My six year-old son L is turning seven next month. Last year, I was the official organiser of, and the entertainer for, his birthday party – an event that was held in our backyard with 30 of his friends and cousins (plus his then four year-old brother).
This year, however, I have been dumped from these duties by my wife. The list of grave errors from 2012 that led to my dismissal in 2013 is pretty long, although most were honestly unintentional.
For instance, I didn’t know that one was suppose to fill the pinata with lollies and goodies. I genuinely believed that the lion-shaped papier-mache that I bought for last year’s party came with all the sweets already pre-loaded. Of course, I only realised my momental mistake when the kids finally smashed the pinata wide open, only to be greeted with nothing but air. What greeted me afterwards were 60 hostile eyes from the children, as well as plenty rolled-to-the-back-of-the-head ones from the parents.
I also forgot to make the rules perfectly clear to the kids during last year’s party that the treasure hunt (for toys and lollies) was strictly confined to the backyard. Needless to say, when I rang the bell for the activity, 32 over-zealous kids not only combed every inch of the yard, but also ranscaked the entire interior of the house, leaving a trail of destruction that took days to remediate.
However, this post is not about how I lost control of the birthday party for L last year. It is about how L is losing control of his love life this year, even at such a tender age.
You see, we have decided to hold L’s 7th birthday party next month at a ten-pin bowling alley, with a limit of 10 close friends from his school. Everything was set in stone. My wife was happy because I was in no way involved with the organisation. I was happy because there was no way I could reprise the co-ordinator role after last year’s debacle.
However, last weekend, while I was having dinner with my wife, she asked me whether L can increase the number of friend invitations for his bowling party to 12.
“No way, woman! 10 kids from school plus 6 of his cousins. That’s 16 times $35 per small head! The fact that I can’t do the math in my big head tells me we are already spending a fortune!“, I whinged.
“Yeah, but L told me he HAS to invite 2 more girls from school“.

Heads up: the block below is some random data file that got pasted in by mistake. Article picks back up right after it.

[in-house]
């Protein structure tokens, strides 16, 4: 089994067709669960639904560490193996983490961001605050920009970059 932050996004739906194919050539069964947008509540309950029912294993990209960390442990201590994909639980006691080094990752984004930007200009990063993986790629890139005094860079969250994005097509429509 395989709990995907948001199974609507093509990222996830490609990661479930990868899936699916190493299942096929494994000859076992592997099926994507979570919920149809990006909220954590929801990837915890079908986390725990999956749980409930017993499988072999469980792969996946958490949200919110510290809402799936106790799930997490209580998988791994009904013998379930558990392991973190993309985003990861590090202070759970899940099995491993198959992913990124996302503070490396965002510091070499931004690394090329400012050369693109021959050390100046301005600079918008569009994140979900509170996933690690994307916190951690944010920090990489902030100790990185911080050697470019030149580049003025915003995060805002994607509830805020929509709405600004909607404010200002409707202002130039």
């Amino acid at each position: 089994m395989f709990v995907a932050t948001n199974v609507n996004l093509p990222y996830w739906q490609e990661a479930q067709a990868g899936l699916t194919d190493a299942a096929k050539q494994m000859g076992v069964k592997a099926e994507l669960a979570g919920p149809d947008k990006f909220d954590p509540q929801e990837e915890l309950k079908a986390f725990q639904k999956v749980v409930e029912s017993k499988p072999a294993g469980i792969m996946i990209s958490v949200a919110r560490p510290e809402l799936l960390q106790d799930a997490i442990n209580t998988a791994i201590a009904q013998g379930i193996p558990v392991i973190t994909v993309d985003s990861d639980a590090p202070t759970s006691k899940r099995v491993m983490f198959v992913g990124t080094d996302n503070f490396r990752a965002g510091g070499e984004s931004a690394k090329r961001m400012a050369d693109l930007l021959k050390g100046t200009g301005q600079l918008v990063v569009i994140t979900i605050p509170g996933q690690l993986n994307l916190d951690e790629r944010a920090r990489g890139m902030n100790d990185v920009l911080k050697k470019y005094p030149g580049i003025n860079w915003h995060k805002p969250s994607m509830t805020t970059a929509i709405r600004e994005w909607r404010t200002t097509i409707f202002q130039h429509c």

“Why”? I asked, without being particularly interested in the answer.
“Well, L told me that if Madison and Grace find out that they haven’t been invited, he will be in serious trouble with each of them“, my wife whispered carefully, just in case L was easvesdropping, instead of sleeping in his room.
“Who the hell is Madison and Grace? Are they even close to L“?
“Well, close enough that each writes L these cute little love notes every now and then“, giggled my wife, beaming with pride that her elder son is already so popular with the opposite sex.
Up until that point, I was merrily enjoying my juicy steak while savouring a newly opened bottle of wine. However, upon hearing those words from my wife, I stopped mid-bite and stared at her with a dumbfounded expression.
“Come again?! WHAT love notes? How come I never heard of these love notes“?
Before my wife could respond, I continued: “In any case, if these are the girls that he’s close to, why has he invited Eizar and Emily instead“?
“Because Eizar and Emily have been writing love notes to L much longer than Madison and Grace“, my wife replied, with her giggles now degenerating into full-on hysterics.
I, on the other hand, didn’t find any of this at all funny. Aside from the burden of inviting all the girls who write love notes to him, I couldn’t help but fret over where this may lead to as L gets older. Judging by the appearances of their mothers who I have seen at school, some of these girlfriends could turn out to be real high-maintenance types – ones that could inflict serious damage to L’s fiscal and emotional well-being for many years to come.
Having said all that, I will OF COURSE extend the party invitations to those two girls – indeed to any other girls who have been writing cute little love notes to my son at school.
I will do it because the “Game” has begun and my son needs a dependable wingman. Someone who’s going to make him look good to the chicks, someone who’s going to be the Goose to his Maverick.
Most importantly, I will do it because the window of opportunity will be short – indeed, fleeting, before L realises that it’s not cool to have your father as the Goose to his Maverick.
Keep on pounding.